As bouts went, the knockout came pretty quick. Barely a week since he uttered his now-infamous remark on TV that gay people are “worse than animals” when they engage in same-sex relations (“mas masahol pa sa hayop” in more lacerating Filipino), the world as he knew it had come tumbling down on the world-famous boxer-congressman-preacher.
The blowback came swift and hard, with the country’s most prominent gay personalities, men and women alike, taking the lead to condemn Manny Pacquiao’s startling bigotry, joined by innumerable others, gay and straight, here and abroad, who found his comments appalling and a step too far. In the immediate aftermath, Pacquiao lost more than a million followers on Twitter and was dumped by global sportswear giant Nike, which called his remarks “abhorrent.” And the man was forced to apologize—awkwardly and obviously still missing the point—first on his Instagram account, then on radio.
The point, which many of his followers also fail to discern, or steadfastly refuse to, is not Pacquiao’s opposition per se to the idea of same-sex marriage. He has broached his disagreement with that prospect more than once, and he is not the first high-profile Filipino to do so. Politicians such as Lito Atienza and Tito Sotto, along with sundry bishops of the Catholic Church, have long railed against the possibility of such unions becoming a reality in the Philippines, especially in light of the bold strides made in the campaign for equality waged by gay people in other countries.
The United States was but the latest to recognize same-sex unions in 2015, following the progressive bent of other countries such as the Netherlands, Belgium, Canada, South Africa, Norway, Sweden, Iceland, Portugal, Argentina, Uruguay, France, Brazil, England, and even staunchly Catholic bastions such as Spain, Mexico and Ireland. The Philippines, meanwhile, has not even budged on its ban on divorce, making it the sole country in the world today without a legal recourse for couples to disengage from a marriage gone bad. Obviously, legislating same-sex marriage is an even more long-shot prospect, and Pacquiao’s basic and well-known opposition to it wasn’t what got him in serious trouble.
The more insidious part of his remarks was the mentality that informed his world view. Here was a congressman aspiring to be a senator, with the eventual power, if he does win (he is eighth or ninth in the latest surveys), to shape public debate and craft laws and policies that would impact on the lives of millions of ordinary Filipinos. His dismal performance in the House of Representatives should indicate the man’s capacity for the legislative grind: He reported for work only four times in 2014—the worst absentee record in the House for that year. Number of laws he passed: zero.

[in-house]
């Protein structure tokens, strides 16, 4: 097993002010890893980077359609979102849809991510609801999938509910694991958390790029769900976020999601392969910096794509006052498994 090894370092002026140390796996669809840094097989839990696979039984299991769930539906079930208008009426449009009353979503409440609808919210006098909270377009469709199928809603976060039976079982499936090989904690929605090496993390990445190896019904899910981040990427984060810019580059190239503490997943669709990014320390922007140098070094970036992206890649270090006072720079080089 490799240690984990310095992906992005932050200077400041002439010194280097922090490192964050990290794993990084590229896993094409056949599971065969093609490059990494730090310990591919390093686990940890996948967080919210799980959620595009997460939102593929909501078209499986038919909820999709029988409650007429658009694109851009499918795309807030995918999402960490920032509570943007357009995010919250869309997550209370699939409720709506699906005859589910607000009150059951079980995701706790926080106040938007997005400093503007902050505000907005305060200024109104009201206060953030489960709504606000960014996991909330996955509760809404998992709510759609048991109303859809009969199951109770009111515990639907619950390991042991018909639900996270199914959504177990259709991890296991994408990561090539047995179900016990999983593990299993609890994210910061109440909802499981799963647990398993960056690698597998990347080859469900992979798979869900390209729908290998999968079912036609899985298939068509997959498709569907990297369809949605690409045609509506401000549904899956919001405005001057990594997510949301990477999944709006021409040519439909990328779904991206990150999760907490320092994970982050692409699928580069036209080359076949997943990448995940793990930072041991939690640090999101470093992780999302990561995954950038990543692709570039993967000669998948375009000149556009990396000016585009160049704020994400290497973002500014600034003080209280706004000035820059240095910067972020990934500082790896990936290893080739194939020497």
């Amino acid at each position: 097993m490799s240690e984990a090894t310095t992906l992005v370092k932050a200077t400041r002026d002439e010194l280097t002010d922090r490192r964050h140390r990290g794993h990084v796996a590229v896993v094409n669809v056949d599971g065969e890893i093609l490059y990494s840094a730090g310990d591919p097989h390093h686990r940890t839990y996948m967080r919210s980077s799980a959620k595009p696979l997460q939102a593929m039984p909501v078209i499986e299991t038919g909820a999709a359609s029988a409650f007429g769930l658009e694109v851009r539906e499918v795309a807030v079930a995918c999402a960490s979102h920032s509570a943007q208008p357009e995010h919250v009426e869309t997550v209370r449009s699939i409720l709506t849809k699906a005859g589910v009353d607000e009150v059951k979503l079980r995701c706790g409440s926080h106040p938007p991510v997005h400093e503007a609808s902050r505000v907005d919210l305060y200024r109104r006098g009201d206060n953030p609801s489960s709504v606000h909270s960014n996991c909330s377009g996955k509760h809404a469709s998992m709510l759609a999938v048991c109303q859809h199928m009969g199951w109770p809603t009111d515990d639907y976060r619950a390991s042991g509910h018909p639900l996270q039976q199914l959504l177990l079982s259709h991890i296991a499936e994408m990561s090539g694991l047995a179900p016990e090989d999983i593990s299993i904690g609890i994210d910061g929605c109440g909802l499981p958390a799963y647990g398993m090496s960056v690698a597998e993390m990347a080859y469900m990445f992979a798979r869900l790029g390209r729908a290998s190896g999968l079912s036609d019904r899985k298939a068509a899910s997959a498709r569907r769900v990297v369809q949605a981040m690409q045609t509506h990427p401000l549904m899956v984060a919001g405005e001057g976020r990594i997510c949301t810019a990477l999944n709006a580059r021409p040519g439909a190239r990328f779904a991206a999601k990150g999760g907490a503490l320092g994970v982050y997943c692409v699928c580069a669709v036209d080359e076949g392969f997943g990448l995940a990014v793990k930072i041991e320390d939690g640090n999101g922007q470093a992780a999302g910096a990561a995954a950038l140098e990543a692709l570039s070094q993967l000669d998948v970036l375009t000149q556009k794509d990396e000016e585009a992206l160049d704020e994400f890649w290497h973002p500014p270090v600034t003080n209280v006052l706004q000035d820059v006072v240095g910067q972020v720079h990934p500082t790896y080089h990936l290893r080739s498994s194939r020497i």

The only notable instance he took to the House floor was to oppose the reproductive health bill, and not with any coherent empirical or science-based argument, but with liberal quotations from the Bible. Meanwhile, according to a 2015 World Food Programme report, his constituency of Sarangani is one of the 16 poorest provinces in the country, with more than half of its families—54 percent—saying that, on some months, they went hungry once a day.
Pacquiao as a politician is terrible enough; his newfound religiosity—credited for turning his life around from rakish excess to the prayerful, Bible-based countenance he now wears—appears to have further confused him on the basic need for those in government like himself to separate their private religious beliefs from the requirements of the law and secular polity. While apologizing for his words, he defended the core of his argument by repeatedly invoking the Bible, as though ignorant of the fact that not all Filipinos are believers of it, let alone the fundamental, literalist interpretation to which he subscribes.
But if Pacquiao is to be senator, all Filipinos are to be his constituents, including the millions of gay people who stand at increased risk of further prejudice, discrimination, even violence from other people on account of a mindset that views them as less than human, as less deserving of the rights that those who are straight and who have never been in the minority take for granted—the right to love whomever they choose, for instance, and the right to build a life with that person under the equal protection of the law.
Because of who he is and what he wants to be, Pacquiao’s reprehensible words, and the world view behind them, carry grave consequences. He deserves to be thus reminded.
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